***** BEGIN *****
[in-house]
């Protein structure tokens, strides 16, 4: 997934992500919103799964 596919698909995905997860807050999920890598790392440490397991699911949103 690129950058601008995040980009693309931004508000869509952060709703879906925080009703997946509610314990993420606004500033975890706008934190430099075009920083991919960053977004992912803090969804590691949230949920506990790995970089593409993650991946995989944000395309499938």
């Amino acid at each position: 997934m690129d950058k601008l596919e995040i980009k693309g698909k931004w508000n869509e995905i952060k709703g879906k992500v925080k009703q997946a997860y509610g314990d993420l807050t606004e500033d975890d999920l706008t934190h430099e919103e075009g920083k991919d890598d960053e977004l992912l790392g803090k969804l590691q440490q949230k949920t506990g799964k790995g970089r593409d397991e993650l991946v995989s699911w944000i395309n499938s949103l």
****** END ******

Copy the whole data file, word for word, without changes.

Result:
[in-house]
């Protein structure tokens, strides 16, 4: 997934992500919103799964 596919698909995905997860807050999920890598790392440490397991699911949103 690129950058601008995040980009693309931004508000869509952060709703879906925080009703997946509610314990993420606004500033975890706008934190430099075009920083991919960053977004992912803090969804590691949230949920506990790995970089593409993650991946995989944000395309499938």
């Amino acid at each position: 997934m690129d950058k601008l596919e995040i980009k693309g698909k931004w508000n869509e995905i952060k709703g879906k992500v925080k009703q997946a997860y509610g314990d993420l807050t606004e500033d975890d999920l706008t934190h430099e919103e075009g920083k991919d890598d960053e977004l992912l790392g803090k969804l590691q440490q949230k949920t506990g799964k790995g970089r593409d397991e993650l991946v995989s699911w944000i395309n499938s949103l």